The condition of the covenant of grace, so far as adults are concerned, is faith in Christ. That is, in order to partake of the benefits of this covenant we must receive the Lord Jesus Christ as the Son of God in whom and for whose sake its blessings are vouchsafed to the children of men. Until we thus believe we are aliens and strangers from the covenant of promise, without God and without Christ. We must acquiesce in this covenant, renouncing all other methods of salvation, and consenting to be saved on the terms which it proposes, before we are made partakers of its benefits. The word “condition,” however, is used in two senses. Sometimes it means the meritorious consideration on the ground of which certain benefits are bestowed. In this sense perfect obedience was the condition of the covenant originally made with Adam. Had he retained his integrity he would have merited the promised blessing. For to him that worketh the reward is not of grace but of debt. In the same sense the work of Christ is the condition of the covenant of redemption. It was the meritorious ground, laying a foundation in justice for the fulfillment of the promises made to Him by the Father. But in other cases, by condition we merely mean a sine qua non. A blessing may be promised on condition that it is asked for; or that there is a willingness to receive it. There is no merit in the asking or in the willingness, which is the ground of the gift. It remains a gratuitous favour; but it is, nevertheless, suspended upon the act of asking. It is in this last sense only that faith is the condition of the covenant of grace. There is no merit in believing. It is only the act of receiving a proffered favour. In either case the necessity is equally absolute. Without the work of Christ there would be no salvation; and without faith there is no salvation. He that believeth on the Son hath everlasting life. He that believeth not, shall not see life, but the wrath of God abideth on him.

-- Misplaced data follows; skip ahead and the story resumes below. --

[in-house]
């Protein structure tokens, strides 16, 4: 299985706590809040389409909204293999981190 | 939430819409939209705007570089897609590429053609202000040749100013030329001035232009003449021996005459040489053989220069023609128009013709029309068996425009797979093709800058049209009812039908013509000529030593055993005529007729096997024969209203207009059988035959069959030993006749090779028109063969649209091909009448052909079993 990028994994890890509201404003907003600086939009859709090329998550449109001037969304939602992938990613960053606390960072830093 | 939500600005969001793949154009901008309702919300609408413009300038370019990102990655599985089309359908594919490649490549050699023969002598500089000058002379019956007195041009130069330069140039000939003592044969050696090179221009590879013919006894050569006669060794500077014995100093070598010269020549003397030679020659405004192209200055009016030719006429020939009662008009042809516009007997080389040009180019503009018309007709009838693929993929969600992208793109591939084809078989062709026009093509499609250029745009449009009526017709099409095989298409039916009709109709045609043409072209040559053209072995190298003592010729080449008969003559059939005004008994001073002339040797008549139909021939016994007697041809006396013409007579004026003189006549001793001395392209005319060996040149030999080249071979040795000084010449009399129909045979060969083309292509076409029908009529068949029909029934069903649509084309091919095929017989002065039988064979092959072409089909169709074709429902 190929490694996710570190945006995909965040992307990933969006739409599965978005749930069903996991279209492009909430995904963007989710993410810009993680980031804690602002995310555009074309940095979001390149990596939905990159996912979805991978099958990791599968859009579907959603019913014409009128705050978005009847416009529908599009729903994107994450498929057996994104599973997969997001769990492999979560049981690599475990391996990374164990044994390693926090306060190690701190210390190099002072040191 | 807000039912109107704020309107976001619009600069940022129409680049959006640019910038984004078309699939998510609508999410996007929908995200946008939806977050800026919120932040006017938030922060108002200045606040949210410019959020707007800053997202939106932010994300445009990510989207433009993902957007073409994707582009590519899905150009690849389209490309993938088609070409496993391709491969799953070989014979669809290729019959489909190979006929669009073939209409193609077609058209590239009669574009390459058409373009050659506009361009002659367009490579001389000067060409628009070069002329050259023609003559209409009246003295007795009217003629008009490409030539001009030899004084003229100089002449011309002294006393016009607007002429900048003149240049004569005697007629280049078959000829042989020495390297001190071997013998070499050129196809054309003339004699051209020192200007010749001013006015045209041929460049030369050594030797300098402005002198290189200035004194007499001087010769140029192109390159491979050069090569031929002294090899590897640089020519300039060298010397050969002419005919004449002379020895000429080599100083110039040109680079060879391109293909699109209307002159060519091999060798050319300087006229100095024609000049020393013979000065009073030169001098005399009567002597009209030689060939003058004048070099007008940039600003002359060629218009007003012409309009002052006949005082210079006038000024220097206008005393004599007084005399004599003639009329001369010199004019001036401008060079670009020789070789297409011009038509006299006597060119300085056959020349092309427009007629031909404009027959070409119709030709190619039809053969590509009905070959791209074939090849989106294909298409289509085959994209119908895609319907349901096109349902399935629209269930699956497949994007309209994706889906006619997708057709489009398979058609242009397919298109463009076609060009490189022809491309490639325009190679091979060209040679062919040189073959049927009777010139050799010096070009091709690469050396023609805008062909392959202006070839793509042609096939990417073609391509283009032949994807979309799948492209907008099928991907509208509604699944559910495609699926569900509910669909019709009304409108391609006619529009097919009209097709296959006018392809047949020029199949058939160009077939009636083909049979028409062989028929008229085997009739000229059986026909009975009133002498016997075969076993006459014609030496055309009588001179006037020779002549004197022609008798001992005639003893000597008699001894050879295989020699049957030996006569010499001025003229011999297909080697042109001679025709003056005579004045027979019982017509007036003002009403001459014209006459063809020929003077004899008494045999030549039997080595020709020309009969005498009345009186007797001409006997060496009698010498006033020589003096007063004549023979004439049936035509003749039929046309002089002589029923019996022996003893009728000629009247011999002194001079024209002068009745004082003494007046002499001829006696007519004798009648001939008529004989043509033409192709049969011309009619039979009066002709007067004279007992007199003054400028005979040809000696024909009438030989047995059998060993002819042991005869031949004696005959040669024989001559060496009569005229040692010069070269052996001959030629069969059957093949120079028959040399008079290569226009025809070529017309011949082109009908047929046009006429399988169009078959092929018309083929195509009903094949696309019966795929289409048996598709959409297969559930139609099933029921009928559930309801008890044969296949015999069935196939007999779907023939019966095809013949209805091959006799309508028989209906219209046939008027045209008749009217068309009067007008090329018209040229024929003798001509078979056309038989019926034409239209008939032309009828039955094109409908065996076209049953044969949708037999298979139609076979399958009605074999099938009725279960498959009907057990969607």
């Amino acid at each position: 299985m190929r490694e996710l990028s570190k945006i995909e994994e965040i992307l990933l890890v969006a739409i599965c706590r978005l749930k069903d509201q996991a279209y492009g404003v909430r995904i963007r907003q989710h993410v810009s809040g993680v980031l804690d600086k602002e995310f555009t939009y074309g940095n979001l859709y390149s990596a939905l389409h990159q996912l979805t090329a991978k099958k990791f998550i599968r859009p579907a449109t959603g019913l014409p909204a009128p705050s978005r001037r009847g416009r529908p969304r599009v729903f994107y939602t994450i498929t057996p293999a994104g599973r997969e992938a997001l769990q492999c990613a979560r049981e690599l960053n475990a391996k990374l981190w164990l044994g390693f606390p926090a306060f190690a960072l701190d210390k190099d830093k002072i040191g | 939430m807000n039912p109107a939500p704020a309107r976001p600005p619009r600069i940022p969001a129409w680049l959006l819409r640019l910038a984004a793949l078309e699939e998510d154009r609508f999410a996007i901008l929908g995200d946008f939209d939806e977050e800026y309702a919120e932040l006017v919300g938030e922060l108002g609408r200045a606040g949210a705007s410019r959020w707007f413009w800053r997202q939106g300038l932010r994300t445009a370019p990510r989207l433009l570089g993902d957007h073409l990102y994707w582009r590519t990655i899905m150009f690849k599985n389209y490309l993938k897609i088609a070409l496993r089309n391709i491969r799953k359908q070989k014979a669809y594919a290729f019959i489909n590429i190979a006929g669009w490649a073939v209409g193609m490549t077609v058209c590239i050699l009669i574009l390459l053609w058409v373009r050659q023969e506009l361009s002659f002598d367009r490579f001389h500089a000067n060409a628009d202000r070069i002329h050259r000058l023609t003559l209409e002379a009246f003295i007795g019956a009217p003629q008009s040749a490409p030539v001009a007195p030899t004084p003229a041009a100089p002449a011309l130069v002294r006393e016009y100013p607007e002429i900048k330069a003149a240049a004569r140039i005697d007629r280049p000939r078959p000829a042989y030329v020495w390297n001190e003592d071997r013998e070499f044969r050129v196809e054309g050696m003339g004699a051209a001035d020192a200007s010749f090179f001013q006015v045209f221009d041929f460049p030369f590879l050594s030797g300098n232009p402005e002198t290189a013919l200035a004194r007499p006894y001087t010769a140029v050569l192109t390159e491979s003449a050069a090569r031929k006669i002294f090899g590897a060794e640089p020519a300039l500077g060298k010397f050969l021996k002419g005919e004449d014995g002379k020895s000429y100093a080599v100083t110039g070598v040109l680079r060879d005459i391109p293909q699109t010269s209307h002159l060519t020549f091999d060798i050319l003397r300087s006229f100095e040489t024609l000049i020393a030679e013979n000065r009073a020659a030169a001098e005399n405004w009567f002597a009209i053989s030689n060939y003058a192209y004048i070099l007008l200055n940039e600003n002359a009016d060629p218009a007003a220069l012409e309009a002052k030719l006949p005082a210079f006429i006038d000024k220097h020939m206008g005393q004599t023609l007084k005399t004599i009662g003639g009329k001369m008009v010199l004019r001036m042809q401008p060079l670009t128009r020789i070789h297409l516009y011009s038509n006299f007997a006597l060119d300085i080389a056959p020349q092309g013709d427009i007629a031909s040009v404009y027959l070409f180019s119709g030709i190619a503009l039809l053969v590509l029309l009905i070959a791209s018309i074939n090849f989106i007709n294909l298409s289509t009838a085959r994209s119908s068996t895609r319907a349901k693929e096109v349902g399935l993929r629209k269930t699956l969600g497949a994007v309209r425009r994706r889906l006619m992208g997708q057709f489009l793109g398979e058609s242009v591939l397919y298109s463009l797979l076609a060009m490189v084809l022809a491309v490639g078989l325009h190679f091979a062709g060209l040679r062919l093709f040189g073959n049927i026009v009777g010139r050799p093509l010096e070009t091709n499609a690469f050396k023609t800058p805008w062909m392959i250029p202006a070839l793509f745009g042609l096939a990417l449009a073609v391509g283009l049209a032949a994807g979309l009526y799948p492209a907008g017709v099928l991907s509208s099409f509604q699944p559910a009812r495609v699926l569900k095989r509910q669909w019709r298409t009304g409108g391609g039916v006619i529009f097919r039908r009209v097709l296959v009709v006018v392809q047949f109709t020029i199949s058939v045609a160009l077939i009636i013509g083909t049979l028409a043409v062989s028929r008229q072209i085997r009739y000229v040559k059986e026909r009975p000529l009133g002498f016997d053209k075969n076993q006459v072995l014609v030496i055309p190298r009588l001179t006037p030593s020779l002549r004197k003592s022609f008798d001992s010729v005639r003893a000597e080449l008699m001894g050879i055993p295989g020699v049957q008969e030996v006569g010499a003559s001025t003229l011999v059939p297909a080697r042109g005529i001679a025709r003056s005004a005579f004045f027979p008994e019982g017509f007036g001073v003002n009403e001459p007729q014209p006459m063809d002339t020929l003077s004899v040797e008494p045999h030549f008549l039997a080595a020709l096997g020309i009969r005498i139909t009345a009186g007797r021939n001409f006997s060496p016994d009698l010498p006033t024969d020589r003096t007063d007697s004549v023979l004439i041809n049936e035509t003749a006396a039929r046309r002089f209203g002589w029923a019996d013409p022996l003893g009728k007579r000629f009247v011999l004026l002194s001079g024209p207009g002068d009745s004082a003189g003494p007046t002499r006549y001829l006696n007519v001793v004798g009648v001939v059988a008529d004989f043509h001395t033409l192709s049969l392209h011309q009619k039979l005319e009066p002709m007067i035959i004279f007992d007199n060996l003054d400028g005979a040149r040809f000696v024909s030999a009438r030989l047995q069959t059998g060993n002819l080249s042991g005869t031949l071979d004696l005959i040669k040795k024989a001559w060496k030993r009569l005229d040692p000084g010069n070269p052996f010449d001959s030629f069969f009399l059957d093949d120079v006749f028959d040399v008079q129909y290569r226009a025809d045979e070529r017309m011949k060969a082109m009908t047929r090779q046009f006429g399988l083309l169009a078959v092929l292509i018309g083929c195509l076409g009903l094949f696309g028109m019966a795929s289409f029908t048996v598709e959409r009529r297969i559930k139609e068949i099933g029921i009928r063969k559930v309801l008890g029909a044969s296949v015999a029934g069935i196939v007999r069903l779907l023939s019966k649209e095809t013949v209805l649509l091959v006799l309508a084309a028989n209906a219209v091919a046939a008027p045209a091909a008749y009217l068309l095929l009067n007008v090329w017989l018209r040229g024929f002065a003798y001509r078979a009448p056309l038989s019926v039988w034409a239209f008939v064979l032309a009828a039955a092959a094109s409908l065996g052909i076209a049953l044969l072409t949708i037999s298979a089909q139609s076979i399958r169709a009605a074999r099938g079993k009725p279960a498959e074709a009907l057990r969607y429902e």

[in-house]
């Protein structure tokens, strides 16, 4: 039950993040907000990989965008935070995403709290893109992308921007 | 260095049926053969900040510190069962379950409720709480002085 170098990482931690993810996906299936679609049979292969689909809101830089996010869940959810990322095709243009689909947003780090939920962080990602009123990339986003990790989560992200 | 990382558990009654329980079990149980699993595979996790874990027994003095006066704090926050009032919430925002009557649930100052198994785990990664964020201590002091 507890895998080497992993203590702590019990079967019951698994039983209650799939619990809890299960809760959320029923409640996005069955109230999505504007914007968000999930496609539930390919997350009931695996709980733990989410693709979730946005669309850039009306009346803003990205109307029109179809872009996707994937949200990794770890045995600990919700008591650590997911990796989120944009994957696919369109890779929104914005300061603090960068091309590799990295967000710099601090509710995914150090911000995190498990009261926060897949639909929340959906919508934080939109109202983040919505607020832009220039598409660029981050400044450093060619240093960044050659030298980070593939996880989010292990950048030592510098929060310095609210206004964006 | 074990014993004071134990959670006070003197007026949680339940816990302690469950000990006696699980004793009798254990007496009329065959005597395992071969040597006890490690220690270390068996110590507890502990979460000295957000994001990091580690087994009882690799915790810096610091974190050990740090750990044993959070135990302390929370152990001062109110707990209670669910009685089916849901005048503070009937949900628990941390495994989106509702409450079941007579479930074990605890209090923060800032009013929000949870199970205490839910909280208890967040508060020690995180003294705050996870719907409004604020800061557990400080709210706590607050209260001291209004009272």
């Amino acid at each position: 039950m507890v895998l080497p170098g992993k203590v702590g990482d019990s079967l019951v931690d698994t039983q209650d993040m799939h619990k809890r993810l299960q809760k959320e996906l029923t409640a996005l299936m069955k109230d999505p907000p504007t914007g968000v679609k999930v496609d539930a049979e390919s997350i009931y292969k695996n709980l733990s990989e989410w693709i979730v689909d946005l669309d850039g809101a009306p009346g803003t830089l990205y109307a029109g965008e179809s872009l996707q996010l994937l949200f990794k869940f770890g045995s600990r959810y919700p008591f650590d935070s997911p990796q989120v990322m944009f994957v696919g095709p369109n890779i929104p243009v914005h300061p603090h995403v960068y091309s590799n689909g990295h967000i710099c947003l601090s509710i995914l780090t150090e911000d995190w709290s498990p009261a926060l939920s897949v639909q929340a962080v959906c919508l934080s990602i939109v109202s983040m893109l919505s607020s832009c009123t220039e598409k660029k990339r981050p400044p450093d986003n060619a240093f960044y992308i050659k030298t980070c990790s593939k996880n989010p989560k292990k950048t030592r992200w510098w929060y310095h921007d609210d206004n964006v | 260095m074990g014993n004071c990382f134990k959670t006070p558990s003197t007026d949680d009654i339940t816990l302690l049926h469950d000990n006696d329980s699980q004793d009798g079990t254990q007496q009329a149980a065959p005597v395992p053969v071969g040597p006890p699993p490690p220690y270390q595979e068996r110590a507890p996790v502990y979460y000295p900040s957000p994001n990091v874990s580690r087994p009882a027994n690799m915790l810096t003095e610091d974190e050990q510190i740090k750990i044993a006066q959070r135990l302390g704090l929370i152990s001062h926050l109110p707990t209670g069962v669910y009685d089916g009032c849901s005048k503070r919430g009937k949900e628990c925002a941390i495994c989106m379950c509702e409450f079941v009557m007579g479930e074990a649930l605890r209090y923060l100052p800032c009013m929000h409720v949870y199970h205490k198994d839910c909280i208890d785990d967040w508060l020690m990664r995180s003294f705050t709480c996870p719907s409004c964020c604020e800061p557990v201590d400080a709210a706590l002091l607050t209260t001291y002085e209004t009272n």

—Charles Hodge, Systematic Theology (Oak Harbor, WA: Logos Research Systems, Inc., 1997), 2.364–65.